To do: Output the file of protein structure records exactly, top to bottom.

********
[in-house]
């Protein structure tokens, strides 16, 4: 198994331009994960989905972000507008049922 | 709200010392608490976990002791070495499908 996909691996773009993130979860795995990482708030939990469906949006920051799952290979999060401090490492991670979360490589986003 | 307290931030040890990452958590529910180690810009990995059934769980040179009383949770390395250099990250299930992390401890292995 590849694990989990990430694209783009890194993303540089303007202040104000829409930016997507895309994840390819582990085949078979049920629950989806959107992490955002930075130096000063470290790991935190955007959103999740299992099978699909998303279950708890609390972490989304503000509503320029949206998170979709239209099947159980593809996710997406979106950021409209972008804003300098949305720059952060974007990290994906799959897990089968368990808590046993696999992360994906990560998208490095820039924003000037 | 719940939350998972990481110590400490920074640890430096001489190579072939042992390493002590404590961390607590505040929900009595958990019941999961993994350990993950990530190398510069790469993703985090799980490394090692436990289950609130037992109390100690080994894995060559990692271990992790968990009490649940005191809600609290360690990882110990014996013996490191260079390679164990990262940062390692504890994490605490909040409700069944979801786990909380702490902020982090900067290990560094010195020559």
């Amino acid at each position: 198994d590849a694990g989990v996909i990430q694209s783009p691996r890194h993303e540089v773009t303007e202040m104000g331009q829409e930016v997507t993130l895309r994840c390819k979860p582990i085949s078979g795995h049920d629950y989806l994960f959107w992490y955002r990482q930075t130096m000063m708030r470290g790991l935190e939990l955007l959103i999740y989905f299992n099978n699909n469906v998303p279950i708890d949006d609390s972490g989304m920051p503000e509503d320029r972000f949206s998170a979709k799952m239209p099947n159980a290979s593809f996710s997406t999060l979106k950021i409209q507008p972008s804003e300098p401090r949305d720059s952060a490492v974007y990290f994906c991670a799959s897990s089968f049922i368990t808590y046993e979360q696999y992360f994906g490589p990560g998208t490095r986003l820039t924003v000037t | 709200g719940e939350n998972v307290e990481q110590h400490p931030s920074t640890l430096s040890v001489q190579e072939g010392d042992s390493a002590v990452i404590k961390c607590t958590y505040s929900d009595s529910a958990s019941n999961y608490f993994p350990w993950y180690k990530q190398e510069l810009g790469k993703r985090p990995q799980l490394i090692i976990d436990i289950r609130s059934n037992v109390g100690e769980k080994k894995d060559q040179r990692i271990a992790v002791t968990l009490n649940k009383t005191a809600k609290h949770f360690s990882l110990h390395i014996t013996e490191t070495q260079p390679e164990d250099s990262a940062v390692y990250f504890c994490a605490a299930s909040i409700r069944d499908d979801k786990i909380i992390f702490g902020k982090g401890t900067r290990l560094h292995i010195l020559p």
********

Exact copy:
[in-house]
């Protein structure tokens, strides 16, 4: 198994331009994960989905972000507008049922 | 709200010392608490976990002791070495499908 996909691996773009993130979860795995990482708030939990469906949006920051799952290979999060401090490492991670979360490589986003 | 307290931030040890990452958590529910180690810009990995059934769980040179009383949770390395250099990250299930992390401890292995 590849694990989990990430694209783009890194993303540089303007202040104000829409930016997507895309994840390819582990085949078979049920629950989806959107992490955002930075130096000063470290790991935190955007959103999740299992099978699909998303279950708890609390972490989304503000509503320029949206998170979709239209099947159980593809996710997406979106950021409209972008804003300098949305720059952060974007990290994906799959897990089968368990808590046993696999992360994906990560998208490095820039924003000037 | 719940939350998972990481110590400490920074640890430096001489190579072939042992390493002590404590961390607590505040929900009595958990019941999961993994350990993950990530190398510069790469993703985090799980490394090692436990289950609130037992109390100690080994894995060559990692271990992790968990009490649940005191809600609290360690990882110990014996013996490191260079390679164990990262940062390692504890994490605490909040409700069944979801786990909380702490902020982090900067290990560094010195020559």
């Amino acid at each position: 198994d590849a694990g989990v996909i990430q694209s783009p691996r890194h993303e540089v773009t303007e202040m104000g331009q829409e930016v997507t993130l895309r994840c390819k979860p582990i085949s078979g795995h049920d629950y989806l994960f959107w992490y955002r990482q930075t130096m000063m708030r470290g790991l935190e939990l955007l959103i999740y989905f299992n099978n699909n469906v998303p279950i708890d949006d609390s972490g989304m920051p503000e509503d320029r972000f949206s998170a979709k799952m239209p099947n159980a290979s593809f996710s997406t999060l979106k950021i409209q507008p972008s804003e300098p401090r949305d720059s952060a490492v974007y990290f994906c991670a799959s897990s089968f049922i368990t808590y046993e979360q696999y992360f994906g490589p990560g998208t490095r986003l820039t924003v000037t | 709200g719940e939350n998972v307290e990481q110590h400490p931030s920074t640890l430096s040890v001489q190579e072939g010392d042992s390493a002590v990452i404590k961390c607590t958590y505040s929900d009595s529910a958990s019941n999961y608490f993994p350990w993950y180690k990530q190398e510069l810009g790469k993703r985090p990995q799980l490394i090692i976990d436990i289950r609130s059934n037992v109390g100690e769980k080994k894995d060559q040179r990692i271990a992790v002791t968990l009490n649940k009383t005191a809600k609290h949770f360690s990882l110990h390395i014996t013996e490191t070495q260079p390679e164990d250099s990262a940062v390692y990250f504890c994490a605490a299930s909040i409700r069944d499908d979801k786990i909380i992390f702490g902020k982090g401890t900067r290990l560094h292995i010195l020559p």